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Culture

When art raises the bar

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Art is no stranger to alcohol. Van Gogh was a fan of absinthe or the green fairy as were many Parisian artists of the time. Goan artist Francis Newton Souza had a tempestuous relationship with wine and women. And these days the whole experience of art viewing at fairs and galleries has become happier with a glass in hand. In fact, if museums were to allow one to gaze on masterpieces with a full-bodied Malbec in hand, it would be safe to say that they wouldn't be complaining about the lack of visitors.

The art installation that was one of the highlights of Miami Art Basel earlier this week literally overflowed with people, with crowds clamouring for entry and having to cool their well-shod heels on the wooden deck outside. The egg-shaped wooden bar was the work of famed Cuban art collective Los Carpinteros who called it the G?iro after a Cuban percussion instrument made from the dried shell of a gourd. In Cuban slang, the word also connotes a party.

And what a party it hosted. Glowing seductively in the dark on the Miami oceanfront, the installation witnessed an intersection of art, music and alcohol. The structure itself is made of intersecting vertical and horizontal ribs. "A masterpiece of German engineering, " joked Vadim Grigorian, global project leader of the Absolut Art Bureau since the actual construction of the work happened in Cologne.

G?iro was presented by the Absolut Art Bureau, which also sponsored the Art Basel Miami fair. Absolut was active in arts sponsorship in the '80s and '90s and is now marking its return to the art world with collaborations such as this one.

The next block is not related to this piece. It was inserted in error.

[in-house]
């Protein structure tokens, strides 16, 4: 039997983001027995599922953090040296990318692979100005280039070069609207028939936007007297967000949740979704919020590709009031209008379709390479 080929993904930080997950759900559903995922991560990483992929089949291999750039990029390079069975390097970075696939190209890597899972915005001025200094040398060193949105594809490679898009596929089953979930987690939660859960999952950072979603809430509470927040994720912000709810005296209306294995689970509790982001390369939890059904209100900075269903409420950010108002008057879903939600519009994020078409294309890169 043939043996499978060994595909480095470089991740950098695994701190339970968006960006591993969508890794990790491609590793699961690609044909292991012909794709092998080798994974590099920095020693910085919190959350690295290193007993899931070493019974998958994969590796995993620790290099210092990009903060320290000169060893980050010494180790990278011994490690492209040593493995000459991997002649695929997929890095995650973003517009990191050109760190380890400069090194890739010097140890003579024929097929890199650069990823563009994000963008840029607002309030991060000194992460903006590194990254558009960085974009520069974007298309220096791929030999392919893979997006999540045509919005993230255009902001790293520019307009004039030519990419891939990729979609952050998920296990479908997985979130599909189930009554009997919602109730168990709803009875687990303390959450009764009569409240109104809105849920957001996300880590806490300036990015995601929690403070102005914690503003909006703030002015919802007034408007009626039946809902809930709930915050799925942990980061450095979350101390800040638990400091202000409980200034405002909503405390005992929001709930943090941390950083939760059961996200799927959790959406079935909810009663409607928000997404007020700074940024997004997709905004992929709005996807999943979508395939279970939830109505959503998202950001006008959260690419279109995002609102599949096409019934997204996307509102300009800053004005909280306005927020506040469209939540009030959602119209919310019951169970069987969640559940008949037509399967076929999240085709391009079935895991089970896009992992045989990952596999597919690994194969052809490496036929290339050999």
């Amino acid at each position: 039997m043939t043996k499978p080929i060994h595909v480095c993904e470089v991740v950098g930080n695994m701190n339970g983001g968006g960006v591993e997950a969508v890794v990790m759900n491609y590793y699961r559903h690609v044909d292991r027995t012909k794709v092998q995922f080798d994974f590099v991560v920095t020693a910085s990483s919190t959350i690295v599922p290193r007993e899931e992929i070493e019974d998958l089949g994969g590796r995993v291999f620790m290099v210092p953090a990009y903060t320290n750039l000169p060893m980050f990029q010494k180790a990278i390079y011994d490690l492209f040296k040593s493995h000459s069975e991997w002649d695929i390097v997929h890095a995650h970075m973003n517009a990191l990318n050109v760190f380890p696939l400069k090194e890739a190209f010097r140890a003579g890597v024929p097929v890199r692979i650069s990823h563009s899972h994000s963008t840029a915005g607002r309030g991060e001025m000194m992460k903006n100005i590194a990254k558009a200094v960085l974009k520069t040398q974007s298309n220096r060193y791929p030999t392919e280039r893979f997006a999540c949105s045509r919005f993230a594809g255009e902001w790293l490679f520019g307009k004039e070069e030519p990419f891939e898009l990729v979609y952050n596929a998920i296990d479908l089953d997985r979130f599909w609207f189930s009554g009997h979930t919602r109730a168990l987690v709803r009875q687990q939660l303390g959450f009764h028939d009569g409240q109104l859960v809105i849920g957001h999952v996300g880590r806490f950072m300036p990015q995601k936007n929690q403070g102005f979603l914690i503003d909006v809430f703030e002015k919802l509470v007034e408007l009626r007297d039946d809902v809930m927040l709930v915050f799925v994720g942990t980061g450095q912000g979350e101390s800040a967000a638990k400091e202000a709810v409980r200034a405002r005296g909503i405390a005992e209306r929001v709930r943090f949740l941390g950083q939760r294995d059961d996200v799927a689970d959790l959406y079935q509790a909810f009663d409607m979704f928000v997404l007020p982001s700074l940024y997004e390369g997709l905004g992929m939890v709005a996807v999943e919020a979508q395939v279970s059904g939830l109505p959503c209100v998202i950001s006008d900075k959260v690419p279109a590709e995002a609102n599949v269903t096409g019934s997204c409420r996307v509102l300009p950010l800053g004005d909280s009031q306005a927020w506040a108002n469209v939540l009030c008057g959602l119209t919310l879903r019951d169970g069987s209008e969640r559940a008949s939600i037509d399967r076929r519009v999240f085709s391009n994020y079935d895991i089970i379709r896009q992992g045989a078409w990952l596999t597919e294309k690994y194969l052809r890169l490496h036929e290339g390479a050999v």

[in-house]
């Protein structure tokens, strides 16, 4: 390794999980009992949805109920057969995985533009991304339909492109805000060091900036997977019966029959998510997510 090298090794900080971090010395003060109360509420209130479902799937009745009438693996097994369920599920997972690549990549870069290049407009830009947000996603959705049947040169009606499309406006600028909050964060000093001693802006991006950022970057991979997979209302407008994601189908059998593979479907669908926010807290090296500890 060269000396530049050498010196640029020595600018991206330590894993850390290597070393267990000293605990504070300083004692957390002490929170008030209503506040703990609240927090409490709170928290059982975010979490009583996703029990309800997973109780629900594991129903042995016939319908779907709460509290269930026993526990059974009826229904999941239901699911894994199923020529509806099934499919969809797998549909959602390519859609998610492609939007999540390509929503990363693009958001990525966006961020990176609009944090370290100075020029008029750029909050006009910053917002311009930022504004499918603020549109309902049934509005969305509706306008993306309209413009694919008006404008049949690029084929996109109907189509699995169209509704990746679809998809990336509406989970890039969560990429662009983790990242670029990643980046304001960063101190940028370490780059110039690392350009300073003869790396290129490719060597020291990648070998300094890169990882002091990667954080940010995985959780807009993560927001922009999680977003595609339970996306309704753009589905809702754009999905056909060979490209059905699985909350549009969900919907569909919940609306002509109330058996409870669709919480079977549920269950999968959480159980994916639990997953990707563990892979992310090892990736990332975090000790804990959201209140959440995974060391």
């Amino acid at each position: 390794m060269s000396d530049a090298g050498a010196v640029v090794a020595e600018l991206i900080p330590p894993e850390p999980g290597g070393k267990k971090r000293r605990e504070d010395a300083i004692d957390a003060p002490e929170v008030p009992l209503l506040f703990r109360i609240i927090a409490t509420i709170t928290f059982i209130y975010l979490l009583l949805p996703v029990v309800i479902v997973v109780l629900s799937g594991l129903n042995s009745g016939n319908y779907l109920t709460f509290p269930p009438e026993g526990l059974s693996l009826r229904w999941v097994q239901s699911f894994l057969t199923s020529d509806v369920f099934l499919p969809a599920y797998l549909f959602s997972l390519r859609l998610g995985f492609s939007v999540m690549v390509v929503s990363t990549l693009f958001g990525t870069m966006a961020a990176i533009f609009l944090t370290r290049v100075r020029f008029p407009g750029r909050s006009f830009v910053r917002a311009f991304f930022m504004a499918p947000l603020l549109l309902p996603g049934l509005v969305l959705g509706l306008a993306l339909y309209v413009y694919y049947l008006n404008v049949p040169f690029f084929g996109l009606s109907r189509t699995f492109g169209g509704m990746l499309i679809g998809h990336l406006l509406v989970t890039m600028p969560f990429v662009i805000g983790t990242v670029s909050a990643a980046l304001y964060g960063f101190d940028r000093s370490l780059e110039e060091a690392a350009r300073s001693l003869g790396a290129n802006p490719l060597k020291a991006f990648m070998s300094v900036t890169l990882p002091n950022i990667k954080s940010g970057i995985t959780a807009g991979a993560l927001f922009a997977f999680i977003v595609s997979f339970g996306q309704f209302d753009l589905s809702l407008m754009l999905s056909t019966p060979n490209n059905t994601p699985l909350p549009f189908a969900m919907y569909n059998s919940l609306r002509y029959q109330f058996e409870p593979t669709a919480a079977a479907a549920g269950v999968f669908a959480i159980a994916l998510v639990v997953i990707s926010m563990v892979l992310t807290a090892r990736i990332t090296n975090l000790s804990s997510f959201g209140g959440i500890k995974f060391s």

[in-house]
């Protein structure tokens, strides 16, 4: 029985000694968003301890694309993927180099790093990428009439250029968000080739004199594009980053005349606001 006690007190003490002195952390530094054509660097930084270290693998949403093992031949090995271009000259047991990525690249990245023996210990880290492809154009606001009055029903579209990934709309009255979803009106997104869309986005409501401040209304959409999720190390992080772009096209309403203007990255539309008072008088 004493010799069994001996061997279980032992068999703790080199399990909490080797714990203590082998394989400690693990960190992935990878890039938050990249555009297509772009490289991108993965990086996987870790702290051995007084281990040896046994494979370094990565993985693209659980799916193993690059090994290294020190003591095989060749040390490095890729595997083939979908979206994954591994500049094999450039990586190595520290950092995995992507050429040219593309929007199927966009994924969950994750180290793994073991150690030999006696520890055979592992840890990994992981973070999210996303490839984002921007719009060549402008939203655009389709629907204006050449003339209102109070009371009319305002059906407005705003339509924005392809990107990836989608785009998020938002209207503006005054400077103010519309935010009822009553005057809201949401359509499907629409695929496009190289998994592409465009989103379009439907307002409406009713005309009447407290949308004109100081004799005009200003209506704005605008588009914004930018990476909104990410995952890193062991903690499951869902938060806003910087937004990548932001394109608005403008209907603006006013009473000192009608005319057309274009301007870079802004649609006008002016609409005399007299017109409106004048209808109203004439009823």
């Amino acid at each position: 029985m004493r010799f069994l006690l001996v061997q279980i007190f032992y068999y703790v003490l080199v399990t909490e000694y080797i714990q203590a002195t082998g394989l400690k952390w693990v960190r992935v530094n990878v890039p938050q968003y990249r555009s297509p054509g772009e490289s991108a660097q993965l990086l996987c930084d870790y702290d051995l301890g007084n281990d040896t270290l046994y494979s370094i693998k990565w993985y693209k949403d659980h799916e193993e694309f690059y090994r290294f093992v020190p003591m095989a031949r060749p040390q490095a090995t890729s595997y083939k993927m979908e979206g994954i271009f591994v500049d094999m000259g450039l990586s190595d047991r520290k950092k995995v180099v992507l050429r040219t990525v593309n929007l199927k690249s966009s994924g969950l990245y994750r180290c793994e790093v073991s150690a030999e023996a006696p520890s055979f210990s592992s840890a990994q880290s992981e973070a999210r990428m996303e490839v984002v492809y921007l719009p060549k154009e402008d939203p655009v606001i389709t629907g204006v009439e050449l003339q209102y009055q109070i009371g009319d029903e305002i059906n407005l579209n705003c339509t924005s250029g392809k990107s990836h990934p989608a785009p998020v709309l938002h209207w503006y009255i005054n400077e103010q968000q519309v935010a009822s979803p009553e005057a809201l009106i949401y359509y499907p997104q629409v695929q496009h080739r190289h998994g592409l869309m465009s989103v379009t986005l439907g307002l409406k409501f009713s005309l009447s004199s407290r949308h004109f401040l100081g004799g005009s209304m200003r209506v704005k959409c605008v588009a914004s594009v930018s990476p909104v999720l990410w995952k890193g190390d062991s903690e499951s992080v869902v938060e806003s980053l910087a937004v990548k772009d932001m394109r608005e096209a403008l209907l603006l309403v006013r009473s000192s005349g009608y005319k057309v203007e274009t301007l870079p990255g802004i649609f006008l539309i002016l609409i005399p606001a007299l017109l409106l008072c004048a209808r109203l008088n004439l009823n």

Architecture has always fascinated the Cuban artist duo of Marco Castillo and Dagoberto Rodr?guez who even called themselves The Carpenters (Los Carpinteros) because they liked the reference to craft and hand tools. "Architecture defines our relationship with Havana (the city where they grew up). After the revolution, Havana hasn't seen any good buildings. Instead the functionality of the old ones has changed because of necessity. For instance, a police station has been turned into a school, " says Dago, the only one who made it to Miami. Castillo didn't get a visa.

Even the G?iro is functional for its centre is taken over by a bartender who serves drinks designed in consultation with the artist. "That was the fun part, " laughs Dago. Of the three drinks on offer one was a "healthy" concoction of vodka, orange and carrot juice, ginger and coriander. Also on the menu were a Clove Sour (vodka, lemon and cloves) and Telegram (vodka, chili and spicy salt). It also served as a backdrop for a musical performance by Mallorcan composer Joan Valent who used the G?iro, the musical instrument, to good effect.

"We like the fact that our art has become a useful object and it's not just symbolic. Everyone wants to touch it and at night, it glows like a lamp, " says Dago, who lives in Madrid but travels frequently to Havana.

The notion of migration and the perpetual migratory state of modern existence is also a theme that Los Carpinteros have tackled. In a work that showed at the Havana Biennial in 2000 and travelled to the Los Angeles Country Museum of Art in 2001, the collective literally created a movable city. Titled Transportable City, it consisted of a tented city with 10 "buildings". Each building represented an important institution such as a school, a church, a warehouse |and a prison.

The G?iro is also inspired by a model prison designed by social theorist Jeremy Bentham which envisioned central surveillance without the inmates realising it. Cuba has one such prison and Fidel Castro was held there between 1953 and 1955.

Dago says the duo became interested in panopticon prisons and the idea of control some years ago. "Initially, we made a panopticon library. The person standing at its centre would get equal access to every book. " For the Miami project, the concept was reconfigured to make it a bar with the bartender at the centre. From the outside looking in through the wooden slats one almost feels like a voyeur. On the inside, it's as if you're in your own world with only tiny windows to give you a glimpse of the life outside.

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